Q Li et al, 2013, Coffee consumption and the risk of prostate cancer: the Ohsaki Cohort Study, British Journal of Cancer, published online ahead of print.

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ABSTRACT
Background: Epidemiological evidence regarding the effect of coffee on the incidence of prostate cancer is inconsistent. We aimed to investigate coffee consumption and the risk of prostate cancer risk in a general Japanese population.
Methods: We conducted a prospective cohort study in Ohsaki city, Japan, where 18 853 men aged 40–79 years participated in a baseline survey. Coffee consumption was assessed via a validated self-administered questionnaire. During 11 years of follow-up (from January 1 1995 to December 31, 2005), 318 incident cases of prostate cancer were detected. The Cox proportional hazards regression model was used to calculate the hazard ratios (HRs) and 95% confidence interval (CIs). Results: There was a significant inverse association between coffee consumption and the incidence risk of prostate cancer. Compared with those who did not drink coffee, the multivariate adjusted HRs were 0.81 (95% CI: 0.61–1.07), 0.73 (95% CI: 0.53– 1.00), and 0.63 (095% CI: 0.39–1.00) for those who drank coffee occasionally, 1–2 cups per day, and >3 cups per day, respectively, with a P for trend of 0.02.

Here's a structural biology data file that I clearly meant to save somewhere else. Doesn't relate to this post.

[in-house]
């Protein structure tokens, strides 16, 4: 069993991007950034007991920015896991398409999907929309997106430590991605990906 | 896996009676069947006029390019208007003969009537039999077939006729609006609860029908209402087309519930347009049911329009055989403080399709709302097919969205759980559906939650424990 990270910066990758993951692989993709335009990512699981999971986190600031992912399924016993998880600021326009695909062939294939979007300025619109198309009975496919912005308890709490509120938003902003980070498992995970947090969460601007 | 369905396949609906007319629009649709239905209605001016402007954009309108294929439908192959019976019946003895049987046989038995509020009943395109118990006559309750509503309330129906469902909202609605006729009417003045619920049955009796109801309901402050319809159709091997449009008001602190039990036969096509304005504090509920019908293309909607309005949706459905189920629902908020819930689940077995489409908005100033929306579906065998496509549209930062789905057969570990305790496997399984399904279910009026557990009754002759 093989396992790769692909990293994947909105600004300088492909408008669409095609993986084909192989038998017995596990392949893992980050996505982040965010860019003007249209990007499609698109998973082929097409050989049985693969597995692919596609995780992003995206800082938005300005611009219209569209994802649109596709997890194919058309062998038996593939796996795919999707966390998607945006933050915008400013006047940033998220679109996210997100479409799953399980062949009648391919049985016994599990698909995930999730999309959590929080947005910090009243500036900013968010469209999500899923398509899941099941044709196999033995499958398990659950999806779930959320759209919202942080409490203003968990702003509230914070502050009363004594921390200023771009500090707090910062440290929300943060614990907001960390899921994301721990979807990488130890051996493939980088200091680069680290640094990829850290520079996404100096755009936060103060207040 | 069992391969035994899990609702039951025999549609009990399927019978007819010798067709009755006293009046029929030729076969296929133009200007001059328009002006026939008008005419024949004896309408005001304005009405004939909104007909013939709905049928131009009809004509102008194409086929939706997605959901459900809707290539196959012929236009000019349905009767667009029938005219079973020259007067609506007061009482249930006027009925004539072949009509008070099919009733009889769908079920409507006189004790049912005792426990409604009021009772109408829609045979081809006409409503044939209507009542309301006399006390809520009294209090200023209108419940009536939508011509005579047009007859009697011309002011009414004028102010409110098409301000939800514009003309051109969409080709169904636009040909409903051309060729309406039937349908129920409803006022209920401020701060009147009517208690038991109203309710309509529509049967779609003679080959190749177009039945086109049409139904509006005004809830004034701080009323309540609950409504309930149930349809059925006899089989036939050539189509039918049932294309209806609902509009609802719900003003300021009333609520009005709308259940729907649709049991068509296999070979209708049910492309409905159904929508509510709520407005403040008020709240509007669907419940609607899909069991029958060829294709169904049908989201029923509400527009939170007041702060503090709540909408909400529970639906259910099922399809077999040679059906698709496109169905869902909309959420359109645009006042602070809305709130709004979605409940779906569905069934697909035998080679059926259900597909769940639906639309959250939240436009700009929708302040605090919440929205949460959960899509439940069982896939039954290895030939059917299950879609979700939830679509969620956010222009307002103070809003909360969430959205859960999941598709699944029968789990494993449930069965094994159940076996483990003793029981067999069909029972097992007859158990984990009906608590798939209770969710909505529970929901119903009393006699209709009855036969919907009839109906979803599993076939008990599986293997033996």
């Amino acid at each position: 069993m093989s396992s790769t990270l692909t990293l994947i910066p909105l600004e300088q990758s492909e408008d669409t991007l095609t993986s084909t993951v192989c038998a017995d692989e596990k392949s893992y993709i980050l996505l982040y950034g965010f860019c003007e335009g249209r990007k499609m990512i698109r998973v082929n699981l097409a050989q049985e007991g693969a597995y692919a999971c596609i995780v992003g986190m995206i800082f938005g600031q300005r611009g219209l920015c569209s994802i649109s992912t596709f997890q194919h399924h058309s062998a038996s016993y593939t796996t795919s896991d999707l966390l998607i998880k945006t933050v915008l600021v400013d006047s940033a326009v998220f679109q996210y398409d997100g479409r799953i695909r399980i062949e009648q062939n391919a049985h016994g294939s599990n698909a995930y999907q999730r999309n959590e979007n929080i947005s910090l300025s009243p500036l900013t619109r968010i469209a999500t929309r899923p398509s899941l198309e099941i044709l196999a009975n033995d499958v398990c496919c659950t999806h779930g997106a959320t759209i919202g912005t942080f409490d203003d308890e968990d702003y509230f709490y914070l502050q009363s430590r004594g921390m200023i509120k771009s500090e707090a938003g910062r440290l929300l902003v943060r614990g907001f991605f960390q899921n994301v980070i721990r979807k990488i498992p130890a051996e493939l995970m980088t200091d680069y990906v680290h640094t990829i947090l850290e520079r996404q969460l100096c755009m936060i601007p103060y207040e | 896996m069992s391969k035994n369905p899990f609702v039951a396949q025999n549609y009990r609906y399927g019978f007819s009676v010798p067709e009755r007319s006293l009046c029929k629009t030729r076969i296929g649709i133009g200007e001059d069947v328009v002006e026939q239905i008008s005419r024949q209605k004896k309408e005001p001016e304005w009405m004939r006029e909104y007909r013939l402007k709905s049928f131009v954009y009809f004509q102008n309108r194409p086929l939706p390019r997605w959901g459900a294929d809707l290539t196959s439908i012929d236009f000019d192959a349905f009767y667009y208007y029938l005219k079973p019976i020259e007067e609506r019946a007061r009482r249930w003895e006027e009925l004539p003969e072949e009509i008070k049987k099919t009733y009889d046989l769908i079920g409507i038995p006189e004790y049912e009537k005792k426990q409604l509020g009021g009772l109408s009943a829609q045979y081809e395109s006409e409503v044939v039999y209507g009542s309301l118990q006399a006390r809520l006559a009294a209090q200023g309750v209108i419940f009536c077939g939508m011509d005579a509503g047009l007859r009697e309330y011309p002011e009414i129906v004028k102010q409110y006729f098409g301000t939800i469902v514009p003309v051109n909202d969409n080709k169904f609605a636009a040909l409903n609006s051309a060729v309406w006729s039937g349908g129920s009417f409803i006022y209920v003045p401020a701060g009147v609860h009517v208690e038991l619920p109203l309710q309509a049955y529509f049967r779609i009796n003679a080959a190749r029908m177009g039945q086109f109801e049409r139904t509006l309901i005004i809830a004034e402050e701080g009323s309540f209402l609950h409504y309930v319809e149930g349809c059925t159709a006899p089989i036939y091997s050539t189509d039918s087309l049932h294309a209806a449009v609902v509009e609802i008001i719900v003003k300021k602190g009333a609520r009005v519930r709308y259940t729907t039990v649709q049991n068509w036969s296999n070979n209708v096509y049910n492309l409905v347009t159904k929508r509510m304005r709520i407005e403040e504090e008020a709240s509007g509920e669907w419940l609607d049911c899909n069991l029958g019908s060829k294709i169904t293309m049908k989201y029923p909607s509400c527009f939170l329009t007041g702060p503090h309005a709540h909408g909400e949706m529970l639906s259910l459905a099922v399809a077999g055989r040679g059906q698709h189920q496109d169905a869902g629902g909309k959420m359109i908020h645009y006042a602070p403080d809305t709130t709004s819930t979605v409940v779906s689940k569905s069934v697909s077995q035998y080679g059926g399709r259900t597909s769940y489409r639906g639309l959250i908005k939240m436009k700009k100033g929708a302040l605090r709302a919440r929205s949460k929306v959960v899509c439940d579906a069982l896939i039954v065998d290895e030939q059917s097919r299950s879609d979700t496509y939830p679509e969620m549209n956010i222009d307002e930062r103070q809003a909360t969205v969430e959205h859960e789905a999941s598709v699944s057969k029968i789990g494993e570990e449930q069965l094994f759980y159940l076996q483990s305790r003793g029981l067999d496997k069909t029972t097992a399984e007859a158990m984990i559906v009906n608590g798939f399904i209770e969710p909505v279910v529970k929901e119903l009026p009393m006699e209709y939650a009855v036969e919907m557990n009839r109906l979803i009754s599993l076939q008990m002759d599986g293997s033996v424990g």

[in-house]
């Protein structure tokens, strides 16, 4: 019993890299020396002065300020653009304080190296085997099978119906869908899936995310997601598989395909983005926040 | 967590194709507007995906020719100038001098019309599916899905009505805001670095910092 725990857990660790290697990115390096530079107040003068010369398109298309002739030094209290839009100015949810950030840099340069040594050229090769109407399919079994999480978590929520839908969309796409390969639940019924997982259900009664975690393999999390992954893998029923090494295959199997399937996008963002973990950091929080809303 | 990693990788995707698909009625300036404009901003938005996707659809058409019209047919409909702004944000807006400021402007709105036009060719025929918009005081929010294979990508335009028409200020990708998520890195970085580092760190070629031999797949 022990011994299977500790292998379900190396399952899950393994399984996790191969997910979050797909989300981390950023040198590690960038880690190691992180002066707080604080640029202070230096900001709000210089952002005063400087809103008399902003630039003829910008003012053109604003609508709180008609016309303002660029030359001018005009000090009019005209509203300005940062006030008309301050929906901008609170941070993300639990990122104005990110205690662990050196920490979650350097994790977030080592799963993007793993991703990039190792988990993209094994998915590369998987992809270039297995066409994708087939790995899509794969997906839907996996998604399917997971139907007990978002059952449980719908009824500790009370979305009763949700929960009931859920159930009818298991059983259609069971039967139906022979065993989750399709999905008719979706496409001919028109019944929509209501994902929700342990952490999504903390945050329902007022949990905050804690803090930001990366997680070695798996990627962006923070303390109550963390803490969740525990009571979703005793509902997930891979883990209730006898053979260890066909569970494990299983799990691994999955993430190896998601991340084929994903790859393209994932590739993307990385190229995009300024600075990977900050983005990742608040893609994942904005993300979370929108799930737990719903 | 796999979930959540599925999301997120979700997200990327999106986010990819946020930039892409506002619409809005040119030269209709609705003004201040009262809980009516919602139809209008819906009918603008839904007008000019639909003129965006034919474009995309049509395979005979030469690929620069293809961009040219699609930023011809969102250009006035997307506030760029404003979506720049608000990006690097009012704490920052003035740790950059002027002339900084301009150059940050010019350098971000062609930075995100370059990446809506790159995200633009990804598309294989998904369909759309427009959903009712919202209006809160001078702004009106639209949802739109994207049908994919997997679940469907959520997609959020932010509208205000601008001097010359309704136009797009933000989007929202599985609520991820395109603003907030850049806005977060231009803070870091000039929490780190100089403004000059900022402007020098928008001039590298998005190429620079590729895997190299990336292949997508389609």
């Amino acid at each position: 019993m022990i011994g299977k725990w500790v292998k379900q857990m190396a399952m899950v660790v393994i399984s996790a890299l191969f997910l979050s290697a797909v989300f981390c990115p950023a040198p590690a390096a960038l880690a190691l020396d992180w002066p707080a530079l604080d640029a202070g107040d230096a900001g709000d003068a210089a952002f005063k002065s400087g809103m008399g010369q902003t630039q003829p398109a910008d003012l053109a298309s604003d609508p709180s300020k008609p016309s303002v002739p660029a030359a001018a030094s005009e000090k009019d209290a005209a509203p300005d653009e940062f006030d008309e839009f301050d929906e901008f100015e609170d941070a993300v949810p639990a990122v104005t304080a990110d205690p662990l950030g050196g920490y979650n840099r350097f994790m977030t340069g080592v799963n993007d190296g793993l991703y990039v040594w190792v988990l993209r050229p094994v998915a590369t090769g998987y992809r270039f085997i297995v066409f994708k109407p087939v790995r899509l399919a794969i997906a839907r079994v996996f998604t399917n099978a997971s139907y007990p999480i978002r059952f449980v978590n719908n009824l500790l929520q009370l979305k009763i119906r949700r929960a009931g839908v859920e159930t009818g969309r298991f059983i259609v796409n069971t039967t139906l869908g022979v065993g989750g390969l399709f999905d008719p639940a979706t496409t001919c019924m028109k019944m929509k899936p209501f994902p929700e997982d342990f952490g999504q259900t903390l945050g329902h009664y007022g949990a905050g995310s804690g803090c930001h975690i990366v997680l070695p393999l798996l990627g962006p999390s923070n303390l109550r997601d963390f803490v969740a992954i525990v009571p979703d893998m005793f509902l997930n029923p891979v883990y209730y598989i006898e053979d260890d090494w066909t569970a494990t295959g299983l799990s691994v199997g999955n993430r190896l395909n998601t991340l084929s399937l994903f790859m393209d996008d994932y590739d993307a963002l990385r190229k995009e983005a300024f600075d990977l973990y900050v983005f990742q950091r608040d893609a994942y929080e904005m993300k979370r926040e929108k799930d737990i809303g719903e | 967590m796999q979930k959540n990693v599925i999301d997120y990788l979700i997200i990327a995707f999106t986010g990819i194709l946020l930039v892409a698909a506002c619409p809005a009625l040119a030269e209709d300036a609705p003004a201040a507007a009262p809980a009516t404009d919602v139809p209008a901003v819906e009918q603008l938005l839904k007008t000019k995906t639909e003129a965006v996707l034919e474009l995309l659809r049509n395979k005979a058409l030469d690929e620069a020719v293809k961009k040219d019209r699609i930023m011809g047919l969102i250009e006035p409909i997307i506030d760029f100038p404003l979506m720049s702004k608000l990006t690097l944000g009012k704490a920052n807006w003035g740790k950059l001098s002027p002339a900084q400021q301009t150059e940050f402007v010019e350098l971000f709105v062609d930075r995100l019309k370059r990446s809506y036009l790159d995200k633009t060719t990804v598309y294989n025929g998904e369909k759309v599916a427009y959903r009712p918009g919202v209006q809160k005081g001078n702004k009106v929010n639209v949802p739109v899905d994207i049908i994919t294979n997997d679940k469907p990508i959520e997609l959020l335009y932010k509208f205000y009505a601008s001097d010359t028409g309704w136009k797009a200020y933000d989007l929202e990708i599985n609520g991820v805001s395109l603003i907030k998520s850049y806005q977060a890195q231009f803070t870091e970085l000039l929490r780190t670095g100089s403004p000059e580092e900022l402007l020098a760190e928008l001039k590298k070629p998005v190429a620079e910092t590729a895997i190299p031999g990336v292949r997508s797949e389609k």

Conclusion: This prospective finding from a Japanese population adds evidence that coffee intake is inversely associated with the incidence of prostate cancer.

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